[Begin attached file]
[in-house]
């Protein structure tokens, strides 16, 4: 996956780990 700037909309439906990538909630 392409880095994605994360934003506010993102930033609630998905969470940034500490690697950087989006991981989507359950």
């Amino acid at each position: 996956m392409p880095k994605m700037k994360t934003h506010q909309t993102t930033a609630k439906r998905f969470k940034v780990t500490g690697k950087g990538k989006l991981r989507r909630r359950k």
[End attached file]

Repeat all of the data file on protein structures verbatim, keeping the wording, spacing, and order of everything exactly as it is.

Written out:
[in-house]
């Protein structure tokens, strides 16, 4: 996956780990 700037909309439906990538909630 392409880095994605994360934003506010993102930033609630998905969470940034500490690697950087989006991981989507359950």
């Amino acid at each position: 996956m392409p880095k994605m700037k994360t934003h506010q909309t993102t930033a609630k439906r998905f969470k940034v780990t500490g690697k950087g990538k989006l991981r989507r909630r359950k």